R.K. Mishra argues for the rejection of the anthropomorphic perception of Nature in order to be happy in a truer understanding of reality.

C.R. Sankaran points out that there is no division between the consonant and the vowel on the time continuum that can be experimentally determined, vowel — consonant distinction being an out-of-the-time contribution. He seems to suggest that there may be similar interactions between time and timelessness in Yogic meditation.

A.K. Gangadean rejects the mind based on the principle of identity because it fragments reality into a multitude of binary opposites and would like to replace it by the holistic mind based on meditation that experiences the continuum of reality.

S. Dube lists states of mind from consciousness to sleep and their alterations. She examines the relationship of body and mind and discusses the Upanishadic thought on consciousness and its later explications.

A.K. Jha deplores the neglect of durable values in contemporary life and believes that a life focused on firm values will find fulfilment in a meaningful social order.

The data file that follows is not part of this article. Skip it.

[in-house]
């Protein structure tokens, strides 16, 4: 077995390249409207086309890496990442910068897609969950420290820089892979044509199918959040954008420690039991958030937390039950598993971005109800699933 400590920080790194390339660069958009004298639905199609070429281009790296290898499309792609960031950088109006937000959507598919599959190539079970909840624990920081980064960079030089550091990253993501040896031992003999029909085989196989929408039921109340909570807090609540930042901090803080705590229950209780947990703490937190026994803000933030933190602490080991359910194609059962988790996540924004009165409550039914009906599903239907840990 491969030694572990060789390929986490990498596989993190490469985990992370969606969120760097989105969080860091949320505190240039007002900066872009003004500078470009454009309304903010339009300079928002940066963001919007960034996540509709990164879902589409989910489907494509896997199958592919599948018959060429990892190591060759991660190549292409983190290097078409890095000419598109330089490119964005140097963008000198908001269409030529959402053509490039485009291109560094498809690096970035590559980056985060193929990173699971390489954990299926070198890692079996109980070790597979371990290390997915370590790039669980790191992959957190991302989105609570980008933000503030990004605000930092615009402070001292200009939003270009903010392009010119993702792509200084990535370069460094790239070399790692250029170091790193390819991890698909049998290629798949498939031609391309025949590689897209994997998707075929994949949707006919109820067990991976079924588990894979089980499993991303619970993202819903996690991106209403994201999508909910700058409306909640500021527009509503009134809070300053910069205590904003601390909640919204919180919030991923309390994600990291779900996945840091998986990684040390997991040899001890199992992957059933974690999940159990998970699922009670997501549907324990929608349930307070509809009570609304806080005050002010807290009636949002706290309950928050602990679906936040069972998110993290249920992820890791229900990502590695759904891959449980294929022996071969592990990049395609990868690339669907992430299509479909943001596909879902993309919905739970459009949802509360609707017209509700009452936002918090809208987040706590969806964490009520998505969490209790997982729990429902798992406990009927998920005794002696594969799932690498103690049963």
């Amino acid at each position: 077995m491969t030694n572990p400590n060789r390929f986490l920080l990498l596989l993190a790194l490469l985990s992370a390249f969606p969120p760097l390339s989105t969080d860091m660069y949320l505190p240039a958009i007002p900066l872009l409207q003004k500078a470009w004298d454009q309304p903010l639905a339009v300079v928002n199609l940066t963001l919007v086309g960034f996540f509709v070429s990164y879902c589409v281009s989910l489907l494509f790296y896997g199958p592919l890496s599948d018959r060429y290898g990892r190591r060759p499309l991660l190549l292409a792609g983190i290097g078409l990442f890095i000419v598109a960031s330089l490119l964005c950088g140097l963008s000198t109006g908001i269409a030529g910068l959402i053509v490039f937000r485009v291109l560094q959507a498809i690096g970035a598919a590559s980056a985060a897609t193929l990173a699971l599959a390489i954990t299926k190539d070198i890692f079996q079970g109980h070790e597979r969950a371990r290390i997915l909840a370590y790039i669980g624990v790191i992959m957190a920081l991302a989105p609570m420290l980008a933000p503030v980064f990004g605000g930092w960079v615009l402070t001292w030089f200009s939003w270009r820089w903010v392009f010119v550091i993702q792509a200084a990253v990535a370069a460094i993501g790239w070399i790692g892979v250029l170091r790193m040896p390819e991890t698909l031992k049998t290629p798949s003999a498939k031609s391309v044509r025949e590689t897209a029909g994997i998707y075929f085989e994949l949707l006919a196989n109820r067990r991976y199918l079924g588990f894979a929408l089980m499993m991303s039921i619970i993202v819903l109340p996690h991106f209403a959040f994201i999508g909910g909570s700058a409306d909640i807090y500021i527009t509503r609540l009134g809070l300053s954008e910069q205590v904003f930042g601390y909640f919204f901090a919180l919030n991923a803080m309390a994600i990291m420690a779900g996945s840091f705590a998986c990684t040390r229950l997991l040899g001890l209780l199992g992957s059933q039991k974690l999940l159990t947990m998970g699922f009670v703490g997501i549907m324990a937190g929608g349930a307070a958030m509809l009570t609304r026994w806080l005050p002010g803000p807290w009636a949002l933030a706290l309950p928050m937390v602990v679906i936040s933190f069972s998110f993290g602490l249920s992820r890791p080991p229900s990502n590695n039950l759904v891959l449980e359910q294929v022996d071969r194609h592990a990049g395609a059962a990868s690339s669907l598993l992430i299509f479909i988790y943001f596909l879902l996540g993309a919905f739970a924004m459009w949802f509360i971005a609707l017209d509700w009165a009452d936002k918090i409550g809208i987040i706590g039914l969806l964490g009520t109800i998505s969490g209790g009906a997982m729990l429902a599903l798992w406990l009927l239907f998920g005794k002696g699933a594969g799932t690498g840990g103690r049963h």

A. Vidyalankar argues that our feelings are supra-personal manifestations of the same undivided consciousness, which though normally directed towards objects and actions are contentless when intense and can lead us to happiness.

S.C. Malik believes that replacement of polarities like you vs. me, conflict vs. consensus, domination vs. subordination, identity vs. alienation, science vs. art by the concept of continuum, as in the eastern world view, will result in complementarity of opposites, or balance, harmony, cooperation and happiness based on true reality instead of the false reality of the present binary thinking.